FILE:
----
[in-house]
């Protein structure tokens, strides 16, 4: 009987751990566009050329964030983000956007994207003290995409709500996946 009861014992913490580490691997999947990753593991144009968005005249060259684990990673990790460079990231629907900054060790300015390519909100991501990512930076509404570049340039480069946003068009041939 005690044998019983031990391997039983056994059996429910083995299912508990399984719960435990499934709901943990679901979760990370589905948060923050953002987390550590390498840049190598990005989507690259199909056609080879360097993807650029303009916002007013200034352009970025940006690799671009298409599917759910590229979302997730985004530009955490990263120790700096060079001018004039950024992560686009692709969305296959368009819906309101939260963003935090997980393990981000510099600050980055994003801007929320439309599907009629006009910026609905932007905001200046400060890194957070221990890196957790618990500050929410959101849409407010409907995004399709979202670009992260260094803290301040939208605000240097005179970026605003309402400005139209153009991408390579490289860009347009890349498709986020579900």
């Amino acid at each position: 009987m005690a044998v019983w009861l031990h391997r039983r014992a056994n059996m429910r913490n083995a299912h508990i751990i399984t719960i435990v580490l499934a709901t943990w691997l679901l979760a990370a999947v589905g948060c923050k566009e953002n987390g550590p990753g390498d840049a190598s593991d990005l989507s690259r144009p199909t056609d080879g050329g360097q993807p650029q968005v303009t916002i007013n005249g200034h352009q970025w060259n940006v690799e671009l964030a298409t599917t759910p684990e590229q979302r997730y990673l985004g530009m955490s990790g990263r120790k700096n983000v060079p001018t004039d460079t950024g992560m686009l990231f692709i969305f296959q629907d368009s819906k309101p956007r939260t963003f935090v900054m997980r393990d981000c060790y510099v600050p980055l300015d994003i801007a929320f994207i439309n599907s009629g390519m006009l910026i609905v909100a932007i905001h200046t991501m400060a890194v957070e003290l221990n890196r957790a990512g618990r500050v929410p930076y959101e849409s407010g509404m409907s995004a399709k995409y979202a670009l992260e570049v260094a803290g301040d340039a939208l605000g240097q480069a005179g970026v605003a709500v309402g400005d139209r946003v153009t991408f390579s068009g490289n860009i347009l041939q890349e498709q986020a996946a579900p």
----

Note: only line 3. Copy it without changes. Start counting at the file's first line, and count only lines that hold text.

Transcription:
């Amino acid at each position: 009987m005690a044998v019983w009861l031990h391997r039983r014992a056994n059996m429910r913490n083995a299912h508990i751990i399984t719960i435990v580490l499934a709901t943990w691997l679901l979760a990370a999947v589905g948060c923050k566009e953002n987390g550590p990753g390498d840049a190598s593991d990005l989507s690259r144009p199909t056609d080879g050329g360097q993807p650029q968005v303009t916002i007013n005249g200034h352009q970025w060259n940006v690799e671009l964030a298409t599917t759910p684990e590229q979302r997730y990673l985004g530009m955490s990790g990263r120790k700096n983000v060079p001018t004039d460079t950024g992560m686009l990231f692709i969305f296959q629907d368009s819906k309101p956007r939260t963003f935090v900054m997980r393990d981000c060790y510099v600050p980055l300015d994003i801007a929320f994207i439309n599907s009629g390519m006009l910026i609905v909100a932007i905001h200046t991501m400060a890194v957070e003290l221990n890196r957790a990512g618990r500050v929410p930076y959101e849409s407010g509404m409907s995004a399709k995409y979202a670009l992260e570049v260094a803290g301040d340039a939208l605000g240097q480069a005179g970026v605003a709500v309402g400005d139209r946003v153009t991408f390579s068009g490289n860009i347009l041939q890349e498709q986020a996946a579900p």